A.P. Moller-Maersk has entered into an agreement to divest its investment in Russia’s largest container terminal operator five months after announcing its planned withdrawal from the business after the invasion of Ukraine. Maersk had previously ended container operations in and out of Russia while reporting that it was seeking to divest its minority interest in Global Ports Investments which runs seven container terminals, cargo, bulk, and Ro-Ro operations primarily in the Baltic.
In 2012, APM Terminals agreed to acquire a 30.75 percent stake in Global Port from Transportation Investments Holding Limited, one of Russia’s largest privately owned transportation groups, and jointly the two companies were managing Global Ports. The company operates six terminals in Russia, including the Saint Petersburg container terminal, which is one of the largest in Russia, as well as terminals in Finland.
Terms of the divestment were not announced, but Maersk said it agreed to sell its shares in the company to its long-standing partner Delo Group. Maersk said the transaction was undertaken on “an arm’s length basis” and includes an ability for APMT to re-enter the partnership with Delo in the future. Delo owned a 30.75 percent stake in GPI and separately operates at the port of Novorossiysk and inland ports in Russia.
“We are pleased that we have now concluded this transaction according to the plan and with our long-standing partner Delo, enabling us orderly exit from GPI in line with our decision to discontinue activities in Russia”, says Keith Svendsen, CEO of APM Terminals. The company noted that with the divestment of its shares in GPI, APMT will no longer be involved in any entities operating in Russia or own any assets in the country.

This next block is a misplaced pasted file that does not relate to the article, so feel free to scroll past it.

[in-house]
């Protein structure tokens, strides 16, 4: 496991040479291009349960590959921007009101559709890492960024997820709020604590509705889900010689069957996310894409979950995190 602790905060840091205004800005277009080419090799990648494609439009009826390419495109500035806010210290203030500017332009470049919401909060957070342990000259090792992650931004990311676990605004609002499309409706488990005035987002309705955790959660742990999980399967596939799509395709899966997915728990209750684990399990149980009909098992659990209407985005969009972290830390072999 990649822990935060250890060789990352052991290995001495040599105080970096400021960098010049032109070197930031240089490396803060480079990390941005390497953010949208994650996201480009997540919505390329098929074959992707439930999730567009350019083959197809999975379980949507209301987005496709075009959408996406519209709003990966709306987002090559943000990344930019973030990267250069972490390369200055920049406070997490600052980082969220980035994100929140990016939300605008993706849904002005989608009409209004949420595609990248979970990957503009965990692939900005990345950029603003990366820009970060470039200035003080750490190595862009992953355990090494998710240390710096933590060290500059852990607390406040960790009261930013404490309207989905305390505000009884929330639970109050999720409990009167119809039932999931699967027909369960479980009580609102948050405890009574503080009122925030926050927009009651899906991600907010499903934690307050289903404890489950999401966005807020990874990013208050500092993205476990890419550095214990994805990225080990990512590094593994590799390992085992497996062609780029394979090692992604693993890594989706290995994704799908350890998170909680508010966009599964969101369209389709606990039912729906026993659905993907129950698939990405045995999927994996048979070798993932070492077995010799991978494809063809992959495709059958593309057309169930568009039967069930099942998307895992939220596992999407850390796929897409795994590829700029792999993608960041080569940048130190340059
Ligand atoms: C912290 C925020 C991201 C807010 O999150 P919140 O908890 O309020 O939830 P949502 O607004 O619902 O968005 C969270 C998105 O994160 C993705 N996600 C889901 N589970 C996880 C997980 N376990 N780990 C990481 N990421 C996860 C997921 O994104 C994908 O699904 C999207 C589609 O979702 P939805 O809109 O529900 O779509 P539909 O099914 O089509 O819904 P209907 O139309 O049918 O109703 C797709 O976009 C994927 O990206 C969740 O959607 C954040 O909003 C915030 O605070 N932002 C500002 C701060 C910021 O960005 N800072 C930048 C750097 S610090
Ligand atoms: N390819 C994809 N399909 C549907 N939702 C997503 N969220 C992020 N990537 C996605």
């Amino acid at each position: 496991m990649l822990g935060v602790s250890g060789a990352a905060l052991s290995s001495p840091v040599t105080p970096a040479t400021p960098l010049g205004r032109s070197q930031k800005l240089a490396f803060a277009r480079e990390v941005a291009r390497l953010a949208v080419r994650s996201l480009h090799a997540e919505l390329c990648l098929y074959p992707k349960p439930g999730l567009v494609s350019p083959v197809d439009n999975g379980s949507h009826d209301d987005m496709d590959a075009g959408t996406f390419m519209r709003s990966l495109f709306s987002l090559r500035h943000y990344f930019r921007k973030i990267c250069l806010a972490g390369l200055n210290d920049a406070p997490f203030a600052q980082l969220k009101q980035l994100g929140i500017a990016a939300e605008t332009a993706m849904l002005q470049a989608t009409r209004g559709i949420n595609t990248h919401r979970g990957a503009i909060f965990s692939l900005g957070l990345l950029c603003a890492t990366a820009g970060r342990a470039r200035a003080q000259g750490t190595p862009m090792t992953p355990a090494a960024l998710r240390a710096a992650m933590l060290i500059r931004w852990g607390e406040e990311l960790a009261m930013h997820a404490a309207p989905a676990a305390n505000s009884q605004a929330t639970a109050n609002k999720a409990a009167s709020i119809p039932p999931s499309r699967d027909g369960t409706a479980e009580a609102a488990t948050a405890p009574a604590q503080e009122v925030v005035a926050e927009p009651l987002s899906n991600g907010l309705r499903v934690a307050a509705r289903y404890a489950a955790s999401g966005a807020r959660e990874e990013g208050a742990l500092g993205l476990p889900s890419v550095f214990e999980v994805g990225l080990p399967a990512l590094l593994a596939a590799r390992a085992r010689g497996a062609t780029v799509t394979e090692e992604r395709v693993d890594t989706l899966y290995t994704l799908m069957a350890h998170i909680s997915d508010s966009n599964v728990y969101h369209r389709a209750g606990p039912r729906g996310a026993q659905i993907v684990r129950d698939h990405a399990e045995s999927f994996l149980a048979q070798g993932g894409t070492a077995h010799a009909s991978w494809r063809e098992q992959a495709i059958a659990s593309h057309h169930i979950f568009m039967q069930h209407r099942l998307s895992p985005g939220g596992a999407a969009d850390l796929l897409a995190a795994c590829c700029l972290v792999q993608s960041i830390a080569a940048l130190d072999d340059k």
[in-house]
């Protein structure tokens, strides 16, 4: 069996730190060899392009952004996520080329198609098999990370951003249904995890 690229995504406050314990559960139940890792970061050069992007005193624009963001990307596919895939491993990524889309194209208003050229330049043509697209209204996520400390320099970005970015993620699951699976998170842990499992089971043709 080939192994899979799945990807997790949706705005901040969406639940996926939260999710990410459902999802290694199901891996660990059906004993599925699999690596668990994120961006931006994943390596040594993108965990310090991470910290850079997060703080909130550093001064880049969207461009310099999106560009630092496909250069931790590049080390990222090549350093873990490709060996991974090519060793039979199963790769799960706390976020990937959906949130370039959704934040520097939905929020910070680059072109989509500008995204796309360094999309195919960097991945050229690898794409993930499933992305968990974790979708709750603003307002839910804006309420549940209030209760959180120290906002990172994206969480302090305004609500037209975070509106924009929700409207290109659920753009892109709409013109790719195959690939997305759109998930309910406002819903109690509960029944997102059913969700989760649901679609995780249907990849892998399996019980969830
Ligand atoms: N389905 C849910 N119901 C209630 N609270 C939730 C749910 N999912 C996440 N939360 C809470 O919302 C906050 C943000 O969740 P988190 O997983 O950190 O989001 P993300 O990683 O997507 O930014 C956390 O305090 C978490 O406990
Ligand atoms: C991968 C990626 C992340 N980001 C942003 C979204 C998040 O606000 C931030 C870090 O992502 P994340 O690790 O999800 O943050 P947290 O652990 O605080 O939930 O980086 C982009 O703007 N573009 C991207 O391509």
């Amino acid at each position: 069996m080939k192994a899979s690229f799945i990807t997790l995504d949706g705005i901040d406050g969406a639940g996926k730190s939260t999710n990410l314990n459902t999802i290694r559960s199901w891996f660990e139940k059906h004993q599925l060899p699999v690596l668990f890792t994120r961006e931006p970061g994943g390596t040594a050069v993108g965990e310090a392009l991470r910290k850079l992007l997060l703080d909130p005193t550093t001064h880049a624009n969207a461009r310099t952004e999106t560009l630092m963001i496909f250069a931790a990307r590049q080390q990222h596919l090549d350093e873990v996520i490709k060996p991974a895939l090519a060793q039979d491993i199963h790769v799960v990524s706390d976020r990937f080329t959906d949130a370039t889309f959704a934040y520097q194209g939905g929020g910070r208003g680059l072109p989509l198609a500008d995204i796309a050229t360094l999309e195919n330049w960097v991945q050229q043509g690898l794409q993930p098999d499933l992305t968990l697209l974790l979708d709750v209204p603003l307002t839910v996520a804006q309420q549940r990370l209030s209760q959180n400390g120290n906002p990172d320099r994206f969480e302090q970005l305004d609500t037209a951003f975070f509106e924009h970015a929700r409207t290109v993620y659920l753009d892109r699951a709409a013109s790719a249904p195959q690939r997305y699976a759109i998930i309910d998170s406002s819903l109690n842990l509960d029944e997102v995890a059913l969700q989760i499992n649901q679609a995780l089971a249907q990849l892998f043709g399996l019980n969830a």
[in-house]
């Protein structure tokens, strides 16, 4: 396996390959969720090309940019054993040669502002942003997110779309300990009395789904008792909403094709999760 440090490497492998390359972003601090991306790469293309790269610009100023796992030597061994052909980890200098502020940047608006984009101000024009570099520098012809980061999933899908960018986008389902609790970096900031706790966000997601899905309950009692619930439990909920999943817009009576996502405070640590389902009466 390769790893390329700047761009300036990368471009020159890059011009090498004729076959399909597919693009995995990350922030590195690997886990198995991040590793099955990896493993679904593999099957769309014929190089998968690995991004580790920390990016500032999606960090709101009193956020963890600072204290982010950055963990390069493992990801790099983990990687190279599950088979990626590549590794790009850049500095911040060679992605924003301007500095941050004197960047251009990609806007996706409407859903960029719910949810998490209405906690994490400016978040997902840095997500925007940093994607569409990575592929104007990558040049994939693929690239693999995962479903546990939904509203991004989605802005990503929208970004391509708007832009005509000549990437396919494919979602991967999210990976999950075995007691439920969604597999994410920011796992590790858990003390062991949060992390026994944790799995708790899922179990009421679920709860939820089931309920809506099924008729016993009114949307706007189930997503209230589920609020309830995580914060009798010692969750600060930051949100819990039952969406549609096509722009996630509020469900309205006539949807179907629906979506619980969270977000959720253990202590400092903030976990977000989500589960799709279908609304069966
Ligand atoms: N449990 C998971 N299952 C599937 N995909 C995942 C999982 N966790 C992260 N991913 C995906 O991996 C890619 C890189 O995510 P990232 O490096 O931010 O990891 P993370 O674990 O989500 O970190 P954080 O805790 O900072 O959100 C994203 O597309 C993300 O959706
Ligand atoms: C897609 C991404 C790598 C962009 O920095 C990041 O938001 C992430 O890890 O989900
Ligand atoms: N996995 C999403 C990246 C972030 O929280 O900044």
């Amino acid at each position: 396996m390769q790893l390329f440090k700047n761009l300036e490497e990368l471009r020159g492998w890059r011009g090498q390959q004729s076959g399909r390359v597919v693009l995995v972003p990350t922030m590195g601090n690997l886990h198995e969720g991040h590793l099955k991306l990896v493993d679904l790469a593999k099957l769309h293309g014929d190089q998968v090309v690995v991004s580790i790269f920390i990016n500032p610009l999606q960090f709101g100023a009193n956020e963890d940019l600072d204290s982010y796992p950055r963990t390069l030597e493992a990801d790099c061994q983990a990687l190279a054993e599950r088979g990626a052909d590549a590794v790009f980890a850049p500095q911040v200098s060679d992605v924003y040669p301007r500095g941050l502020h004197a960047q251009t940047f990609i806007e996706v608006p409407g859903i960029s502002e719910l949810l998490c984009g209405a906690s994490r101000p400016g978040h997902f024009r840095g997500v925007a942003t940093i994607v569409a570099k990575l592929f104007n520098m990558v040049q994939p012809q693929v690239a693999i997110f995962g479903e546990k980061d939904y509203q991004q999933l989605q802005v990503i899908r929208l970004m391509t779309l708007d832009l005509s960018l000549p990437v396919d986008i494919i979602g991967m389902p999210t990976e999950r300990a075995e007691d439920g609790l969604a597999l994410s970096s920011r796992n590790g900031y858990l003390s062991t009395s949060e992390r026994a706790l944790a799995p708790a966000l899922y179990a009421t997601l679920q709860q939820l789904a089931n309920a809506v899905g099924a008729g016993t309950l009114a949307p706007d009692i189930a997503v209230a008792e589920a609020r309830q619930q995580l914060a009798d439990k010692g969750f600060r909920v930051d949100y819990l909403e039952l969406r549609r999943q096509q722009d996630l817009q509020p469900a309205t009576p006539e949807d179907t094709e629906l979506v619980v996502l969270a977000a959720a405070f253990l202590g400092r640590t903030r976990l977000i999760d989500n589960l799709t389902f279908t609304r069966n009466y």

Maersk in March announced plans like most western companies to seek to end its Russian operations and sell investments in Russia. GPI’s business was hurt dramatically with a 40 percent decline in container throughput in the second quarter of 2022 and a 20 percent in TEU volumes for the first half of 2022 to 611,000 TEU total.
While exiting Russia, Maersk continues to seek other opportunities to expand its logistics operations. The company also announced today that it signed a Memorandum of Understanding with the Malaysian Investment Development Authority to drive investments into Malaysia to establish the country as one of the logistics hubs in Southeast Asia.
“Logistics is a cornerstone of Malaysia’s economy. By connecting suppliers to manufacturers, and consumers to businesses, we support the growth of various industries,” said Sivasuriyamoorthy Sundara Raja, Deputy CEO of Investment Promotion and Facilitation of MIDA. “By leveraging Maersk’s capabilities in integrated logistics, we can transform Malaysia into a regional logistics hub in ASEAN, further boosting infrastructure development and free trade.”
Maersk reports it will work with the MIDA to attract high-tech and high-impact investments in sectors including automotive, electrical and electronics, machinery and equipment, medical devices, aerospace, renewable energy, and consumer technology to Malaysia. By enhancing Maersk’s logistics strength in Malaysia, where it has operated since 1975, Maersk said it will contribute to the growth and development of the Malaysian supply chain sector.